apple pie in a bag is going to be a PIE, i.e a dessert made in a shallow pan lined with pastry, filled with a filling and either covered with another layer of pastry or not. A pie is not another kind of apple concoction, however delicious it may be. I will try to post a recope or description later. You can always sidestep the need to make pastry by buying a prepared frozen crust - they are not bad at all especially compared to a commercial pie which will not have the butter or tlc of a homemade pie anyway.

                I looked on line and the Wisconsin pie looks like a two crust pie rather than the simpler streusel topping approach - trust me, its just a conventional apple baked in an unconventional manner.

                will post a simple paper bag pie recipe later this evening

                1. re: jen kalb

                  OK, here's the recipe my mom Julie Johnson gave me for her Paper Bag Apple Pie
                  Simple and excellent.

                  unbaked 9" pie shell
                  3 or 4 large baking apples
                  2 tbsp flour
                  1/2 tsp cinnamon

                  1/2 C sugar
                  1/2 C flour
                  1/2 c butter

                  pare, core and slice apples, rinse and place in large bowl. Combine flour and cinnamon and sprinkle over apples and toss to coat well. spoon into shell and drizzle with lemon juice (quantity not given)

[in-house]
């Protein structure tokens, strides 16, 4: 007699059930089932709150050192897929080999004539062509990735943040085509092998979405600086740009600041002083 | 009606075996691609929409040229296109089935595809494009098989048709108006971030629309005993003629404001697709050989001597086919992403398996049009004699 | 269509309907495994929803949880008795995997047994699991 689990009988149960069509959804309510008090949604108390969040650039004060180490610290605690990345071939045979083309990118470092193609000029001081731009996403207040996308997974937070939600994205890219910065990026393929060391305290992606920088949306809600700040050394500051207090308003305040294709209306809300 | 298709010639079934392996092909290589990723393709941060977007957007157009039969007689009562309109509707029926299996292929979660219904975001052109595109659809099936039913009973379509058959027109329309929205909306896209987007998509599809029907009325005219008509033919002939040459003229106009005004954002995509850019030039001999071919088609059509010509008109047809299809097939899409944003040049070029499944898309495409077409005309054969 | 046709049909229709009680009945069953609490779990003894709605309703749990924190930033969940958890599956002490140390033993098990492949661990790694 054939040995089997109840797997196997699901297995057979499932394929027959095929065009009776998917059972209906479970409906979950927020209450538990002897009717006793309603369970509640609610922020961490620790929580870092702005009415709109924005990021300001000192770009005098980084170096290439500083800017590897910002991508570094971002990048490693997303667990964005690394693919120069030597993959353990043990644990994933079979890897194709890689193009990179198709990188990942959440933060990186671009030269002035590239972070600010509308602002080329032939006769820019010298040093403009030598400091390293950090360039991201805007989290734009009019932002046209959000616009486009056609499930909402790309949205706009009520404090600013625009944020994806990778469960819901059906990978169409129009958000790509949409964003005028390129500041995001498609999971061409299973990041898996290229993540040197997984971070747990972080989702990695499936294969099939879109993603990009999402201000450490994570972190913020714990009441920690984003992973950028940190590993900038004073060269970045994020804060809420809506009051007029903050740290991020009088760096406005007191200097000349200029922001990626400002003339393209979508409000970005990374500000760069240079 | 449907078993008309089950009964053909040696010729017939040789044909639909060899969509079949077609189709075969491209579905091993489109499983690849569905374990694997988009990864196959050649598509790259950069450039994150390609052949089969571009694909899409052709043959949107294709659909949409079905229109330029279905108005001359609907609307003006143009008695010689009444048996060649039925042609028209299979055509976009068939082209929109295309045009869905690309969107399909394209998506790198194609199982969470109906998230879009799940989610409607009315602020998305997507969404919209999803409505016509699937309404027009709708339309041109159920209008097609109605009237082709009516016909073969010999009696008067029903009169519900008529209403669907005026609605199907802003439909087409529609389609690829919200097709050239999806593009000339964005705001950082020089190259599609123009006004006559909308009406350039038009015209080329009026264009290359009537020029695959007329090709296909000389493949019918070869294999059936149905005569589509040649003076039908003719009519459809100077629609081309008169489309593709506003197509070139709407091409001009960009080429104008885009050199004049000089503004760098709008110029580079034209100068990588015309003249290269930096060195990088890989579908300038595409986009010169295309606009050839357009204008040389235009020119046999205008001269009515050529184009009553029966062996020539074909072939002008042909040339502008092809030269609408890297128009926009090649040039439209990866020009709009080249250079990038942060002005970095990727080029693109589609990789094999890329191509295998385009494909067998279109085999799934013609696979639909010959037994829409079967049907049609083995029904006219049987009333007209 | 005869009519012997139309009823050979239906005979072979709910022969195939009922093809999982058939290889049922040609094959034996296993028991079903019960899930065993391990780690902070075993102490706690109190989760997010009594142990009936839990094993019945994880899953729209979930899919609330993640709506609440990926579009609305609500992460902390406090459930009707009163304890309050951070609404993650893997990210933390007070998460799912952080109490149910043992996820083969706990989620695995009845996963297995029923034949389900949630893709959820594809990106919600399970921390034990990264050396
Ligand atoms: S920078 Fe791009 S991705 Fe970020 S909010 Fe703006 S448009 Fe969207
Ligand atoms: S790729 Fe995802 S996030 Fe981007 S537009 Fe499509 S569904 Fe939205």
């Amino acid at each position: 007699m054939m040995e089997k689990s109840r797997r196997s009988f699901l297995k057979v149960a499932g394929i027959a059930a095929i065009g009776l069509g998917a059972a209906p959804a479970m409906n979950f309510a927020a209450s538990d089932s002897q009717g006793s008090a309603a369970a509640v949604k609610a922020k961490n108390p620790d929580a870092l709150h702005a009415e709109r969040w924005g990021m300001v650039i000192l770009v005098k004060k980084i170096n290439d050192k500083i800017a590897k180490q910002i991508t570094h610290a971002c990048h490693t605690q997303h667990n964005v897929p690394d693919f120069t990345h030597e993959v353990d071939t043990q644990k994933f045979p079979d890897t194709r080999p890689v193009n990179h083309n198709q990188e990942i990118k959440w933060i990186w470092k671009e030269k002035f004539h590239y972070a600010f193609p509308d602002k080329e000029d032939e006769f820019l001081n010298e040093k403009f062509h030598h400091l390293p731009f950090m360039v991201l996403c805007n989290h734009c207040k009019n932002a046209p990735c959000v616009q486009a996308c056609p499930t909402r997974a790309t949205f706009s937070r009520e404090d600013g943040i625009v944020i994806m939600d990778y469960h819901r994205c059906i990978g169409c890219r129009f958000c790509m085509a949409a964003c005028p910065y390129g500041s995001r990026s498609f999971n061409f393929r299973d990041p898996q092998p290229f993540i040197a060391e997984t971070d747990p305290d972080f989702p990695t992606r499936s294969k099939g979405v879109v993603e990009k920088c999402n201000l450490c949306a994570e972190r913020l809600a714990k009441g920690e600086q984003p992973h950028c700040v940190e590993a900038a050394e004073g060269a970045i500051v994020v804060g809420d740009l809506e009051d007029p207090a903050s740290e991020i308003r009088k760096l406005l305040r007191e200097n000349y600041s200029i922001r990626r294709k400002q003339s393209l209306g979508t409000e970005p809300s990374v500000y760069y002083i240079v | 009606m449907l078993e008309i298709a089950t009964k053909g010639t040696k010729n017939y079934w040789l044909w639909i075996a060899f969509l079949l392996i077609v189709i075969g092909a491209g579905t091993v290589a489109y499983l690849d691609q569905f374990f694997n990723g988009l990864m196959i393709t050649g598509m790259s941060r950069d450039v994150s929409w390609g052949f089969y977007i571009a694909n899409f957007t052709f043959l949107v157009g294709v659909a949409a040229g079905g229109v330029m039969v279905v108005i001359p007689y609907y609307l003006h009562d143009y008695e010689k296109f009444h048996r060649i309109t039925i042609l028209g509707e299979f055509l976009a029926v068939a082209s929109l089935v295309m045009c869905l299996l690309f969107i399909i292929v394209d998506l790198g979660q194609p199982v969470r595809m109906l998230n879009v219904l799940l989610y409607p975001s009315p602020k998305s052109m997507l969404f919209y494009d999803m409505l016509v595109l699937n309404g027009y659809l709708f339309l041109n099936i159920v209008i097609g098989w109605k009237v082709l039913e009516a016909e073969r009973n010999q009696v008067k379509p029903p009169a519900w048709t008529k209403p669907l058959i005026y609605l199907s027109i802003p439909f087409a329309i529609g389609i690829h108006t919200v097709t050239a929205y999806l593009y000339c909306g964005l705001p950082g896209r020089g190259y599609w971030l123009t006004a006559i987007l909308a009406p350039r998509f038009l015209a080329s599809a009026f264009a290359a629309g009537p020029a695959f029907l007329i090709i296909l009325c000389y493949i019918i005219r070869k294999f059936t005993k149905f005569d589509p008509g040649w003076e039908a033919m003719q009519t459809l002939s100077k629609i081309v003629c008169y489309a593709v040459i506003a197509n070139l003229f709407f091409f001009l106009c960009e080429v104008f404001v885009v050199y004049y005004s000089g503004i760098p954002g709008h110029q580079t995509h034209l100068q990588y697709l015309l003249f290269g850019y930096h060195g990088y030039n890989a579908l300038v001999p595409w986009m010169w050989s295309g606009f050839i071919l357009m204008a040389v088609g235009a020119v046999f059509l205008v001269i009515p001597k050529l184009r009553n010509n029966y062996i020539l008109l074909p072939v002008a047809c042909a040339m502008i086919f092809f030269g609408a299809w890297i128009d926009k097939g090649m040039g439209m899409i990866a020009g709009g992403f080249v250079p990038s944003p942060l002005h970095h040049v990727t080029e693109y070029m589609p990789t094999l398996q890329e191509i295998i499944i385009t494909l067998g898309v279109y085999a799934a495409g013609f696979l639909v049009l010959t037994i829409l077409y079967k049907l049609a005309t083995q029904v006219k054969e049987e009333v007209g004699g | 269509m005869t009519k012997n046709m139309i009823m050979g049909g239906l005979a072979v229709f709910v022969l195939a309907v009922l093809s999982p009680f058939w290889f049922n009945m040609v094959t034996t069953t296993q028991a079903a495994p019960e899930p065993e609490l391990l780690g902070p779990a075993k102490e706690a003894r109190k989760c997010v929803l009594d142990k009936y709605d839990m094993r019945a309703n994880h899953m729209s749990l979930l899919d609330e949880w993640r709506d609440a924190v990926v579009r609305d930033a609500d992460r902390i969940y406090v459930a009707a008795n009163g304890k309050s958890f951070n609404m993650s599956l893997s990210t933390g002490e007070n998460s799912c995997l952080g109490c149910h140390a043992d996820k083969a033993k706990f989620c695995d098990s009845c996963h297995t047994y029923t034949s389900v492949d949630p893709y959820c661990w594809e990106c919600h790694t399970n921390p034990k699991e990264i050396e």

combine/cut together topping ingredients sprinkle over apples (add a touch of salt if your butter is unsalted) Slip pie into brown paper bag, fold end shut and secure with paper clips Place on a cookie sheet and bake in a 425 degree for one hr, remove from oven, remove from bag and cool on rack.

                  1. re: jen kalb

                    Heck, Even I can do this one! I love the paperclips!


                    1. re: The Dairy Queen

                      typical midwestern cooking - none of this frou frou stuff with ginger and stuff - note the original recipe called for margarine rather than butter.

          2. Bobby Flay did an episode of Throwown on the Brown Bag Apple Pie. It might help.


            3 Replies
            1. re: km_mcrc

              Made more apple pie this weekend. Love this recipe for the Swedish apple pie. I have a bunch of pears too. What "cookie dough" topping would go well? I don't think cinnamon should go with that, do you think? What should be my modification?

              1. re: lilmomma

                lilm, do you like the taste of crystallized ginger? If so, a crumb topping with small pieces or slivers of the ginger would be nice with apples or pears.

                1. re: lilmomma

                  Pear frangipane is classic - so use almond paste or marzipan in your topping. But cinnamon works fine with pears, too. If you have dried cranberries, soak them a bit (so they don't dry out and burn in the topping) and include them. Pear/cranberry is a popular combo in tarts and pies.